Here at Gawker, we’ve dabbled with A/B testing before, but 2015 was the first year we started taking testing seriously. A/B tests are now an integral part of our product workflow, helping us make smarter, better informed decisions.
We’ve run 30 tests over the course of the year for our product team, on features ranging from our site redesign to how we display comments to the algorithm powering our recommendation module. We started running tests in April, and have run on average about an experiment per week since then.
Here’s what we’ve learned:
To Change or Not to Change
A/B tests allow us to look at the effect a new product feature will have on key user metrics, giving us an indication of how it’s affecting user experience - does changing the position of the sidebar make users more likely to click on another story? Does it change how long they stay on our sites, or how many pages they visit?
We ran experiments where the data told us exactly what we thought it would, and ones that told us the opposite of what we expected. Here’s the breakdown of the tests we did this year and their outcomes:
- 50% of tests led to product features going live (and, conversely, 50% resulted in us deciding not to make a change)
- 37% of tests had clear, positive results in favor of the change and led to a product feature going live.
- 13% of tests did not have strong results in favor of the change (and occasionally had results specifically against doing so), but still led to a product feature going live after internal consensus.
- 20% of tests led to additional experiments (to confirm unexpected test results, test revised versions, etc)
Most of the time, if an experiment does not show clear improvement in user experience, we try to gather as much information on what went wrong and go back to working on it. There were the few cases though where, even given not-so-stellar results, we still decided to set a feature live.
For example, our new homepage design, in which we removed insets and cleaned up some visual elements, had no significant effect on pages per session or session duration, and had a negative effect on homepage article click through rate. But, the new design helped overall page performance and simplified our code, both of which were important goals for our Tech team this year, so we decided to move forward with it.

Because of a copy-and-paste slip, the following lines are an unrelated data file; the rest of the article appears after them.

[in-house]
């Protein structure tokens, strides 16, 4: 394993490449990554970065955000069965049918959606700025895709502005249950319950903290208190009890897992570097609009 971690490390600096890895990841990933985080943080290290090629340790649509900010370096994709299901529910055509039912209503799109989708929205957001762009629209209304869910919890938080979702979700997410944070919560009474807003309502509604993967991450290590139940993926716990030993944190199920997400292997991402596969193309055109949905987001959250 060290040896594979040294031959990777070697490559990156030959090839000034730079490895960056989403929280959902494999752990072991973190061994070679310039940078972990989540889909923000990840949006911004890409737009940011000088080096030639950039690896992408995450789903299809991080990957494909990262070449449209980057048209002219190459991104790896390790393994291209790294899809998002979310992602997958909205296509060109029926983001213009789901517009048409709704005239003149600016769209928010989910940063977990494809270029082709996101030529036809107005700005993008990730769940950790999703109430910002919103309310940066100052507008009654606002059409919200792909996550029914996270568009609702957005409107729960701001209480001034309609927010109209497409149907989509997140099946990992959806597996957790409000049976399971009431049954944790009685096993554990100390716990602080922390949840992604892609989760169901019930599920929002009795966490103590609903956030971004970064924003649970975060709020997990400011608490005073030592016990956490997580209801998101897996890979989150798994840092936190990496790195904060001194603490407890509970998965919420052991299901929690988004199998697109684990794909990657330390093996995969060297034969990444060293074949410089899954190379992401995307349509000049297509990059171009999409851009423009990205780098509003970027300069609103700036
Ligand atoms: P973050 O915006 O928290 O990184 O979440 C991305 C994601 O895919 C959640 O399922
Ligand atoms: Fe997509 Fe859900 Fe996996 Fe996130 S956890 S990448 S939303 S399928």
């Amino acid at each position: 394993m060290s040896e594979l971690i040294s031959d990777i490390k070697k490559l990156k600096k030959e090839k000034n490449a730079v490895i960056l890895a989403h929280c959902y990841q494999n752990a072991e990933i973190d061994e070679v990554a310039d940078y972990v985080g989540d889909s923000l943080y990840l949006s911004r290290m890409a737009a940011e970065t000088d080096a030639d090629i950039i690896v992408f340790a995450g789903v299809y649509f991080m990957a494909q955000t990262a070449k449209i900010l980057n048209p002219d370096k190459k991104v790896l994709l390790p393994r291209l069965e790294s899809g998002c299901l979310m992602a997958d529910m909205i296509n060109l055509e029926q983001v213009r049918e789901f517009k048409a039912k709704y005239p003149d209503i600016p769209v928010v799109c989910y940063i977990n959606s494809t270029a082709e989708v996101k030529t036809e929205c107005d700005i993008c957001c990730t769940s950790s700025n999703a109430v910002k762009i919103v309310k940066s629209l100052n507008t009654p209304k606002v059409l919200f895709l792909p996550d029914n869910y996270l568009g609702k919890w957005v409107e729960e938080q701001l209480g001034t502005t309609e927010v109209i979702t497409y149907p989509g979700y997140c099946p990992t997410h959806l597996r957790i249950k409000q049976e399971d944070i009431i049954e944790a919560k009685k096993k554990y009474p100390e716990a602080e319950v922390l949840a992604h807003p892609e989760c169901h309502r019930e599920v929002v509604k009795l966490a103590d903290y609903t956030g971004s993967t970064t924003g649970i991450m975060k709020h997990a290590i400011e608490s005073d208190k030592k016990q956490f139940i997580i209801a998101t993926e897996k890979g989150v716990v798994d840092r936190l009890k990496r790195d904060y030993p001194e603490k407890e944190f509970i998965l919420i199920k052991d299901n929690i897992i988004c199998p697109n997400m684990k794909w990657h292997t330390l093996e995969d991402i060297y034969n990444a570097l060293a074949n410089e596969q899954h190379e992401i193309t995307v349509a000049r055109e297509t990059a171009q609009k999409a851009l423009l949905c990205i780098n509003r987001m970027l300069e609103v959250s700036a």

There are also times when a change may improve one metric but harm another - if you get users to click more often on links to other stories, that may also mean they finish posts less often. When that happens, we have to decide which metric to prioritize, which is usually a combination of what we think is best for the user, our business needs and overall company strategy.
Data Don’t Lie
An unexpected perk of our foray into A/B testing is how many bugs we’ve caught. We tend to pull our test results by device category or browser width, which means it’s often very clear when something is wrong and where.
We tested and released a large site redesign over the summer, in which we introduced larger images, improved our typography and made some other layout changes. Things were looking good after our first test - average session duration was up on desktop and tablet! - but session duration was mysteriously lower on mobile. We scratched our heads coming up with theories: maybe the font was too big and it was too hard to read on a phone?